Sir Thomas Blane Hunter
|Born||6 May 1961|
New Cumnock, Ayrshire
|Alma mater||University of Strathclyde|
|Occupation||Property and sports goods|
|Net worth||£607 million|
Sir Thomas Blane Hunter (born 6 May 1961) is a Scottish businessman, entrepreneur, and philanthropist.
In April 2007, Hunter was reported in the Sunday Times Rich List as the first ever home-grown billionaire in Scotland, with an estimated wealth of £1.05 billion. Due to the financial crisis of 2007-2010 slicing an estimated £250 million from his fortune, Hunter was overtaken as Scotland's richest man in late 2007 by Jim McColl, head of Glasgow engineering firm Clyde Blowers, who has an estimated fortune of £800 million. According to the Sunday Times Rich List in 2019, Hunter is now worth £607 million.
Tom set up his first business after graduating from Strathclyde University as he was in his own words "unemployable". With a £5,000 loan from his grocer father Campbell and matching funds from a bank he started selling trainers from the back of a van. Hunter built the business into Europe's largest independent retailer. In 1998 in an unsolicited offer, Dave Whelan's JJB Sports offered to buy the larger Sports Division for £290 million; Hunter accepted, earning himself £252 million.
Hunter had expanded Sports Division through financing supplied by the Royal Bank of Scotland, but when he proposed the takeover of Olympus Sports, RBS refused to finance the deal. Through his friend Sir David Murray, he met Halifax Bank of Scotland governor Gavin Masterton on a trip to watch Rangers F.C. play Juventus, and subsequently built his business on the HBoS relationship.
Senior lending manager Peter Cummings introduced Hunter to property development, which resulted in his purchase of stakes in builder Crest Nicholson, and retirement homebuilder McCarthy & Stone. In 2001 Cummings introduced Hunter to fellow HBoS client Nick Leslau, which led to the purchase of stakes via Leslau's Prestbury Investment Holdings in the freehold property portfolios of Travelodge hotels, licensed premises; and the theme park portfolio of Merlin Entertainments, including Alton Towers.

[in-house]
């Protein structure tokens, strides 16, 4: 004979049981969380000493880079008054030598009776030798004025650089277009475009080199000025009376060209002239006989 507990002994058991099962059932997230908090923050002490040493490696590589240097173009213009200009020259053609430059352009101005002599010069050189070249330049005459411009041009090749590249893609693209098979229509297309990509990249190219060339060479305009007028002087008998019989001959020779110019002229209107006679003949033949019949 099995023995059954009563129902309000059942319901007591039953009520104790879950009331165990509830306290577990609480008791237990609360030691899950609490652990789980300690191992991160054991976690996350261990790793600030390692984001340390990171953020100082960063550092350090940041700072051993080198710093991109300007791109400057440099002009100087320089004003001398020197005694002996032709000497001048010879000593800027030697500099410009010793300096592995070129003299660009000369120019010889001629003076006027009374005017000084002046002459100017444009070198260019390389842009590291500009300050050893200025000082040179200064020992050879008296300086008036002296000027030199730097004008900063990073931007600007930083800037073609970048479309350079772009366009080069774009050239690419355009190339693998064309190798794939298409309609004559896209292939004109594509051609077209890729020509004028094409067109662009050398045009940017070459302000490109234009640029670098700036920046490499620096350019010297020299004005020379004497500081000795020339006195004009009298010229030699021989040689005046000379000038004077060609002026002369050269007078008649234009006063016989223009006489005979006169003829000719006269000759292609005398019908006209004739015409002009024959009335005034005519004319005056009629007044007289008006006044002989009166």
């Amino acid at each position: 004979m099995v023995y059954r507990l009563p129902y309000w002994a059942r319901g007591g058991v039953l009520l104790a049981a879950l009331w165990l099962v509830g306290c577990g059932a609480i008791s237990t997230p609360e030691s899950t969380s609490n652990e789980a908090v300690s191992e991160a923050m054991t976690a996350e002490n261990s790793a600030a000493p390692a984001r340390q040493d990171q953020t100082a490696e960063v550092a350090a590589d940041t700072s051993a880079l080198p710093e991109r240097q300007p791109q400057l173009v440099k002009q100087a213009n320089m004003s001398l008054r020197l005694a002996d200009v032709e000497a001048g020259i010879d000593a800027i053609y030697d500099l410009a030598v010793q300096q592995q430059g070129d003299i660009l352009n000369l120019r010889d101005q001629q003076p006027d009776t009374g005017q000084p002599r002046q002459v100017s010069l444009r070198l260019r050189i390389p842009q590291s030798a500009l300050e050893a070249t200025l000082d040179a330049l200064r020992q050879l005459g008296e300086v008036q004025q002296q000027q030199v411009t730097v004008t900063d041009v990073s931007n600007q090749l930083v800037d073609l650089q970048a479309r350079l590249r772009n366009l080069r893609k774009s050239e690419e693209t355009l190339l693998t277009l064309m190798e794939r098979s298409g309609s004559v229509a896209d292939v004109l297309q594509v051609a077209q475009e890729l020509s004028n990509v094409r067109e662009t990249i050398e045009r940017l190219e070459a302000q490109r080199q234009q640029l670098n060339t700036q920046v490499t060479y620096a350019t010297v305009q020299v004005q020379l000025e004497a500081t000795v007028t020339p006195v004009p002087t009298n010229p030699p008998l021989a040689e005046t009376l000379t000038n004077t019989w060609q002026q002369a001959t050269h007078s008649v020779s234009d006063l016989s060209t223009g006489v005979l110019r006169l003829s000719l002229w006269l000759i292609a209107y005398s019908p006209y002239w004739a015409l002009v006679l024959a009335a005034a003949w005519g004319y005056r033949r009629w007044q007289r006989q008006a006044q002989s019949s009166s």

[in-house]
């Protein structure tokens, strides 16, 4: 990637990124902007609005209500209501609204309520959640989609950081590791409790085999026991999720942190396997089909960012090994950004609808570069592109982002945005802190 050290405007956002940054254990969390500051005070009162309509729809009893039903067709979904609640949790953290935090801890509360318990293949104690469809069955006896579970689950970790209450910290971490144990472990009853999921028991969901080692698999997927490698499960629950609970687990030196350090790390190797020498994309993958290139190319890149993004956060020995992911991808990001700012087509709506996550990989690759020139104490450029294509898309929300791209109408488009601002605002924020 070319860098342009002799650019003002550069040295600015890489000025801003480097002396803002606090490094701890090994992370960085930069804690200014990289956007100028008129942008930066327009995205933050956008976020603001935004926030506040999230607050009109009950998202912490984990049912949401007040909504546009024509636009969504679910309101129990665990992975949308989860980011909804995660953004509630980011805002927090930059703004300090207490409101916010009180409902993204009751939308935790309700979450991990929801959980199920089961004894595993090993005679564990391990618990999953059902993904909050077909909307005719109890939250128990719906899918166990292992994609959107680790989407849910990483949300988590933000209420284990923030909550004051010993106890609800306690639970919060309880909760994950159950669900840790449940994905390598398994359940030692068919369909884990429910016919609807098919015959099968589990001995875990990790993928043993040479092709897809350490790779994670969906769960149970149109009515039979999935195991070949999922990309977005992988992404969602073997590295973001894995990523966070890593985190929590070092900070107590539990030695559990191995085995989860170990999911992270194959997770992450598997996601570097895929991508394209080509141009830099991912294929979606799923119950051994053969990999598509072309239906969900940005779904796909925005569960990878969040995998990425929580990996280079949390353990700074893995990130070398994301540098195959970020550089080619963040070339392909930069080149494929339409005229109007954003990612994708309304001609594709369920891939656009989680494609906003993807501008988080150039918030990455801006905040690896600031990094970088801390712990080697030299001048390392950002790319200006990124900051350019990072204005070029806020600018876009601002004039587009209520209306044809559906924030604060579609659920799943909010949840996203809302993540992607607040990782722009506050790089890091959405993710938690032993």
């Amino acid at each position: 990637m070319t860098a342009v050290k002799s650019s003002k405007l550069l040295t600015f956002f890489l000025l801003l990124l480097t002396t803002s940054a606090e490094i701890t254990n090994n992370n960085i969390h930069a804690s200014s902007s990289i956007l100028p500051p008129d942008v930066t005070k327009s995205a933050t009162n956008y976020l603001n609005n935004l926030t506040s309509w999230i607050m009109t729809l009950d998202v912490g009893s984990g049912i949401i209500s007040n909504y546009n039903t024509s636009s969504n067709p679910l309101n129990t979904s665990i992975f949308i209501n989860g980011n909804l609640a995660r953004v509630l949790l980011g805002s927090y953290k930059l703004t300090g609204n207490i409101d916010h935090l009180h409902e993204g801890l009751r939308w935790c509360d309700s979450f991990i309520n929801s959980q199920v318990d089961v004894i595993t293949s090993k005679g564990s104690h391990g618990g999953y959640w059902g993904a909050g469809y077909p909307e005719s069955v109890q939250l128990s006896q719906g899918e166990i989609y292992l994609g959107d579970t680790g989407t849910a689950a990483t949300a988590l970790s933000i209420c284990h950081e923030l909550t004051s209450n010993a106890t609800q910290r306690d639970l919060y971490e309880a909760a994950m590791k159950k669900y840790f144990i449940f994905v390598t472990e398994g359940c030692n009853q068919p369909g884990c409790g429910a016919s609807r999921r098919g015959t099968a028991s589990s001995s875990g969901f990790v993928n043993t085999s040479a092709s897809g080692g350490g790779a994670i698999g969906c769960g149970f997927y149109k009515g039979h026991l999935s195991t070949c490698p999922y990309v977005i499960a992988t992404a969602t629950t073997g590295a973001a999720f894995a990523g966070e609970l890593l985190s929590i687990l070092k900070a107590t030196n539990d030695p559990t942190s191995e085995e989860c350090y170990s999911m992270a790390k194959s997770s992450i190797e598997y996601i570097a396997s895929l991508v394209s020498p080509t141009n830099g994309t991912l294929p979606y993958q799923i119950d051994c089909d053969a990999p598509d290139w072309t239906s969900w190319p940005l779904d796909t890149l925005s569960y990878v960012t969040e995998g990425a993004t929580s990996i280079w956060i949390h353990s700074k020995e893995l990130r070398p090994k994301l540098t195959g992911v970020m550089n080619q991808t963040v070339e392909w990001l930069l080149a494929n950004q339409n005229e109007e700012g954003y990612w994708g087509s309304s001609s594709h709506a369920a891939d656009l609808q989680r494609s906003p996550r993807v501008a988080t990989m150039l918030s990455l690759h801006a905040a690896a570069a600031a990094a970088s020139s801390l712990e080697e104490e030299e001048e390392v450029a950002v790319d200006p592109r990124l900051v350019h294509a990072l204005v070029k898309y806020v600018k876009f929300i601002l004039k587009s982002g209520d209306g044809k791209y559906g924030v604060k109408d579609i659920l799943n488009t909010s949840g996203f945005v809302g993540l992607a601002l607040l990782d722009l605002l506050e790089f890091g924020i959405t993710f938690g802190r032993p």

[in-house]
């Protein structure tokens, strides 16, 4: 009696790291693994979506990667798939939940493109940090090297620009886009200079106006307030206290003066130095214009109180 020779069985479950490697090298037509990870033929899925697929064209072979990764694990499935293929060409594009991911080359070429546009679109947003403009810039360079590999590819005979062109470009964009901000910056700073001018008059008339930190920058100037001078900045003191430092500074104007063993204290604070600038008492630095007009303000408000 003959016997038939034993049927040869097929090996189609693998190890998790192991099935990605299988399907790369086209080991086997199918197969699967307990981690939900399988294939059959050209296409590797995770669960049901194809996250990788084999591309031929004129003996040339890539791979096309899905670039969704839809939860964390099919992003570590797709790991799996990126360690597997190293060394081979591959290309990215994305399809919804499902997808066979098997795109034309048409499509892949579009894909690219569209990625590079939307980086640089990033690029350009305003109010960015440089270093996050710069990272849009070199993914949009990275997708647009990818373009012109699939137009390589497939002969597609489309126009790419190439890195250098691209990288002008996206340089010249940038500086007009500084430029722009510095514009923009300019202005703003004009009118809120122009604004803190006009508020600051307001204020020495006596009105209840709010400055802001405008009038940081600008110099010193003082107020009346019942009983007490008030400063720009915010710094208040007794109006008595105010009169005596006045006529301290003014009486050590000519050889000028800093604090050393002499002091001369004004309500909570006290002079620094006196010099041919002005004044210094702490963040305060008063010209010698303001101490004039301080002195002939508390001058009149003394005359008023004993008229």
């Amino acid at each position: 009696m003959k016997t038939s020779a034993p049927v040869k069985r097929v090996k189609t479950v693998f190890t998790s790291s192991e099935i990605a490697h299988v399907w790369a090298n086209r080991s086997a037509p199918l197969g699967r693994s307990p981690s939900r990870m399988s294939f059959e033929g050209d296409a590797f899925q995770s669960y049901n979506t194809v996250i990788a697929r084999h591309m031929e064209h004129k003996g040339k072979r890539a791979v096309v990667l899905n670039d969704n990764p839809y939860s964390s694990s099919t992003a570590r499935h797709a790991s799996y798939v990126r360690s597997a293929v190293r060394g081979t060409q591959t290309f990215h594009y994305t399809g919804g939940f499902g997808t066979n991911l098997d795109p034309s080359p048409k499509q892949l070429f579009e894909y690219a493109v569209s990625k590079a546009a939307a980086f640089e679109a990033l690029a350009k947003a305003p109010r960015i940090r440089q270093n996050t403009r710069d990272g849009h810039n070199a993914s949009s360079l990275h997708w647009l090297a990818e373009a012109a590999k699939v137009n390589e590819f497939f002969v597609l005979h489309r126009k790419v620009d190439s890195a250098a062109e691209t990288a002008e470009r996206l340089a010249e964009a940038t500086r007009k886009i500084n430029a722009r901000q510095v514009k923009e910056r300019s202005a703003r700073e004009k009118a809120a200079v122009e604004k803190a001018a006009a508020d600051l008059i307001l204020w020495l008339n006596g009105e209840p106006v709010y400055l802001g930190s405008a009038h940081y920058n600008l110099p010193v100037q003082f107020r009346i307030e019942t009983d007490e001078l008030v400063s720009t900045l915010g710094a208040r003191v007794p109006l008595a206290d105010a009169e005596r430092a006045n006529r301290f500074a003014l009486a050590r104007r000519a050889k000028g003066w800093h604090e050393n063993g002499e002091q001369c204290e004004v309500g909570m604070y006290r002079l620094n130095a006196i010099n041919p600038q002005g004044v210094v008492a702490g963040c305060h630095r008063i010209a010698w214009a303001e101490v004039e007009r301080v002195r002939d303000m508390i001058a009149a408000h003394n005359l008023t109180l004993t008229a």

In August 2013 Hunter put up a huge cash loan that enabled his friend David Moulsdale, founder of Optical Express eye surgery clinics, to save his company from closure after the Royal Bank of Scotland threatened to seize control.
In March 2001, Hunter was a founding partner of West Coast Capital, the private equity arm of the Hunter Family. Through this firm, he has become a major shareholder in a number of retailers - including USC, Office, D2, Qube; and 8% of British Home Stores (BHS), with the bulk owned by Sir Philip Green, subsequently disposing of them all. His other investments included Wyevale Garden Centres.
At its height, West Coast investments covered over 50 companies, and Hunter was touted as a possible bidder for Selfridges - he lost out to Galen Weston. However, in light of the Financial crisis of 2007-2008 he sold his stake in Dobbies Garden Centres to partner Tesco, lost his entire holding in Crest Nicholson; and a majority of his stakes in McCarthy & Stone and Wyevale Garden Centres.